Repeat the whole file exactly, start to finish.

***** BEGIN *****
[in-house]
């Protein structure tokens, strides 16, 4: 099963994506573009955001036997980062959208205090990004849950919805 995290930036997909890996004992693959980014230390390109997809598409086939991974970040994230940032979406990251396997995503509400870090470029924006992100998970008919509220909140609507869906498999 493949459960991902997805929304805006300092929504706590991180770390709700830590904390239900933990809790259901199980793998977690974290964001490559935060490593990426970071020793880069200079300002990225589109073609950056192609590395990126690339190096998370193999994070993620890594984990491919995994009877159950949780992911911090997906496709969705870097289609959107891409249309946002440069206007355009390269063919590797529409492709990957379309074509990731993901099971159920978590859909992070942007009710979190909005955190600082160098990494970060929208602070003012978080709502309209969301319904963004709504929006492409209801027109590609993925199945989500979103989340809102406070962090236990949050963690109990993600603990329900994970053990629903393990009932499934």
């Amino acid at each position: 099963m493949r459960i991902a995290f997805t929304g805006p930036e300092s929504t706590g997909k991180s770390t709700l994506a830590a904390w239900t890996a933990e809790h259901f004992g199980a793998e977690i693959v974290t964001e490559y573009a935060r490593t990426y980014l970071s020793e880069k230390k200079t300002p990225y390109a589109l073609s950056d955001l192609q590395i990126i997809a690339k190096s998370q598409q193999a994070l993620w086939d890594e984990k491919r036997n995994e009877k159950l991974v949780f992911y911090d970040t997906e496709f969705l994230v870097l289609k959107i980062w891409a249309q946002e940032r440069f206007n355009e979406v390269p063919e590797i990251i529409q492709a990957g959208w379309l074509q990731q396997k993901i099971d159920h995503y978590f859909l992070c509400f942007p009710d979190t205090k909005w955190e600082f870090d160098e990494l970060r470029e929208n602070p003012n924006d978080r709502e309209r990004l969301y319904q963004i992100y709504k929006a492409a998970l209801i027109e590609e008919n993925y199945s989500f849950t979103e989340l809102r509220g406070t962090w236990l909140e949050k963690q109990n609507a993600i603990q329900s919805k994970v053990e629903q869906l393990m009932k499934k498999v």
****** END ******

[in-house]
């Protein structure tokens, strides 16, 4: 099963994506573009955001036997980062959208205090990004849950919805 995290930036997909890996004992693959980014230390390109997809598409086939991974970040994230940032979406990251396997995503509400870090470029924006992100998970008919509220909140609507869906498999 493949459960991902997805929304805006300092929504706590991180770390709700830590904390239900933990809790259901199980793998977690974290964001490559935060490593990426970071020793880069200079300002990225589109073609950056192609590395990126690339190096998370193999994070993620890594984990491919995994009877159950949780992911911090997906496709969705870097289609959107891409249309946002440069206007355009390269063919590797529409492709990957379309074509990731993901099971159920978590859909992070942007009710979190909005955190600082160098990494970060929208602070003012978080709502309209969301319904963004709504929006492409209801027109590609993925199945989500979103989340809102406070962090236990949050963690109990993600603990329900994970053990629903393990009932499934």
């Amino acid at each position: 099963m493949r459960i991902a995290f997805t929304g805006p930036e300092s929504t706590g997909k991180s770390t709700l994506a830590a904390w239900t890996a933990e809790h259901f004992g199980a793998e977690i693959v974290t964001e490559y573009a935060r490593t990426y980014l970071s020793e880069k230390k200079t300002p990225y390109a589109l073609s950056d955001l192609q590395i990126i997809a690339k190096s998370q598409q193999a994070l993620w086939d890594e984990k491919r036997n995994e009877k159950l991974v949780f992911y911090d970040t997906e496709f969705l994230v870097l289609k959107i980062w891409a249309q946002e940032r440069f206007n355009e979406v390269p063919e590797i990251i529409q492709a990957g959208w379309l074509q990731q396997k993901i099971d159920h995503y978590f859909l992070c509400f942007p009710d979190t205090k909005w955190e600082f870090d160098e990494l970060r470029e929208n602070p003012n924006d978080r709502e309209r990004l969301y319904q963004i992100y709504k929006a492409a998970l209801i027109e590609e008919n993925y199945s989500f849950t979103e989340l809102r509220g406070t962090w236990l909140e949050k963690q109990n609507a993600i603990q329900s919805k994970v053990e629903q869906l393990m009932k499934k498999v």